Most states have a one, two, or three-year statute of limitations period for personal injury cases. For instance, Texas has a two-year statute of limitations for personal injury claims.  Thus, if a person suffered a broken bone injury in an accident that occurred on January 1, 2020, that person would have to file a claim by January 1, 2022 in accordance with Texas law.  In contrast, New Mexico has a three-year statute of limitations for personal injury claims.

In certain situations, the statute of limitations period may be paused or “tolled.”  If the statute is tolled, the victim will be given more time to file a claim. For instance, most states allow the statute of limitations to be tolled when the victim is a minor. It is important to remember, however, that tolling a statute of limitations is an exception and not always the case.

Discussing the facts and details of your case with an experienced personal injury attorney may help you better understand the significance of the statute of limitations period.  Consulting with an attorney early on may also help ensure that your claim is filed on time.

Do I Have to Go to Trial?

Personal injury cases, such as those involving broken and fractured bones, can be resolved through a trial.  However, many cases are settled before reaching the trial stage.  The claim settlement process often involves back-and-forth communication between the victim and the at-fault party or the at-fault party’s insurance company.  Hiring an attorney to negotiate on your behalf may help ensure that your legal rights are fully protected.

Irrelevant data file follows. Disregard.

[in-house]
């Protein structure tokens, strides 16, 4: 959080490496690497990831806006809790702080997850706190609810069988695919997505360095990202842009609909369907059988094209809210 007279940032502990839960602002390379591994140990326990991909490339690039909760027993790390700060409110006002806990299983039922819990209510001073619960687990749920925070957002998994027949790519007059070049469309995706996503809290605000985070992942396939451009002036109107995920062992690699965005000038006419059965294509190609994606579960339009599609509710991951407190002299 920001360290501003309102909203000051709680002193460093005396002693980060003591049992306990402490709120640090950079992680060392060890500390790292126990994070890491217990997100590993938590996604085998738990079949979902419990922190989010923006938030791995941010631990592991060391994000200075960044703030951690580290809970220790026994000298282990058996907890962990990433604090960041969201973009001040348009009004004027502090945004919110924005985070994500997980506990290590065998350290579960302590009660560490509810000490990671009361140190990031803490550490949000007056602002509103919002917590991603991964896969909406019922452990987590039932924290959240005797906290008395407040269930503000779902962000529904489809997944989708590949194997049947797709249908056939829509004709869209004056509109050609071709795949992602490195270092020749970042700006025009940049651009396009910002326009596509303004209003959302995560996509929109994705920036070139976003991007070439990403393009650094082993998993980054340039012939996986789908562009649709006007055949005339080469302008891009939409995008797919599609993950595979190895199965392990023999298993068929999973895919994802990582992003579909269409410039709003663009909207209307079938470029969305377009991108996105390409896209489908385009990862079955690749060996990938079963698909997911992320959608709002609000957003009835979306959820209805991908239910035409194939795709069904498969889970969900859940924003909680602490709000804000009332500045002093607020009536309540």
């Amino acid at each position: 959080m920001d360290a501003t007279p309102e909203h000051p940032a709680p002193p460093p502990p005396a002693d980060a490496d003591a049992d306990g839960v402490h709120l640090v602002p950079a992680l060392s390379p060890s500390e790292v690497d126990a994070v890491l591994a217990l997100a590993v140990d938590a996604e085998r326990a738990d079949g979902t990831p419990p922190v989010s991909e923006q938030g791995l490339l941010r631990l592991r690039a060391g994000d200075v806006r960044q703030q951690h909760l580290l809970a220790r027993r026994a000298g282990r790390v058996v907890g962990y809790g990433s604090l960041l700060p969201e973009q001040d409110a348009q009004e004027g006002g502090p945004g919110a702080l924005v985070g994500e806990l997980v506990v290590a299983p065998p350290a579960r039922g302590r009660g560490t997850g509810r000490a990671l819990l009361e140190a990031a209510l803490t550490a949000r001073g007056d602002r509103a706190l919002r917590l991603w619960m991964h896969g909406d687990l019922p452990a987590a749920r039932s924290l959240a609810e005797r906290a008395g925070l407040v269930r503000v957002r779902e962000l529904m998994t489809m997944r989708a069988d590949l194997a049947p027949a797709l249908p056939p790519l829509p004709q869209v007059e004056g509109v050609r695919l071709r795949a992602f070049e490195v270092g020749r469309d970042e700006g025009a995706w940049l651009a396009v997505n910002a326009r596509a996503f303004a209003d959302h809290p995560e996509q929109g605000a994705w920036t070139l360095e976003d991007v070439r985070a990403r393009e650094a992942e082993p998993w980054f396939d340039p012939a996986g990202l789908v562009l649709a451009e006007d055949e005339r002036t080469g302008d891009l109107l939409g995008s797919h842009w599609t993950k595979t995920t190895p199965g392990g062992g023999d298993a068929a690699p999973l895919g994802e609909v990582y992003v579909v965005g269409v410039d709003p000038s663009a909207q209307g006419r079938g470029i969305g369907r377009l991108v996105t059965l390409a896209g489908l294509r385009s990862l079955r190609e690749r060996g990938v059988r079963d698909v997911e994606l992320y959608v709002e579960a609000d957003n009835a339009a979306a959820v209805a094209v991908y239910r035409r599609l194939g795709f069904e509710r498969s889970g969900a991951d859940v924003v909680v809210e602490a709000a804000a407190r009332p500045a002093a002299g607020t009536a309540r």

How Long Does It Take to Settle?

The settlement and negotiation process typically begins after the victim finished receiving medical treatment.  In some cases, settlement discussions can begin  before the completion of medical treatment, particularly if the injured individual has reached the stage of maximum recovery.

Once the settlement process has begun, the victim’s attorney may collect and organize all medical records to help substantiate the victim’s claim. This process can take one to four months, depending on the extent of the injuries and the extent of medical care provided.

The insurance company will likely also conduct its own investigation. Although some insurance companies move more quickly than others, you can expect this process to take several weeks.

Once both sides have collected and reviewed all relevant information, formal settlement discussions can begin.


At Zinda Law Group, our nationwide personal injury lawyers have helped many victims seek the compensation they deserved after suffering an injury.  We have the knowledge and resources to us put you back on the road to physical, emotional, and financial recovery.  We fight for our clients’ right to compensation for hospital bills, car damage, pain and suffering, and much more.

We believe victims should never have to worry about being able to afford legal representation.  That is why we offer 100% free consultations, and why you pay nothing unless we win your case.  That’s our No Win, No Fee Guarantee.

If you have been injured in a wreck, call Zinda Law Group at (800) 863-5312 to receive your free consultation with one of our experienced broken bone injury lawyers.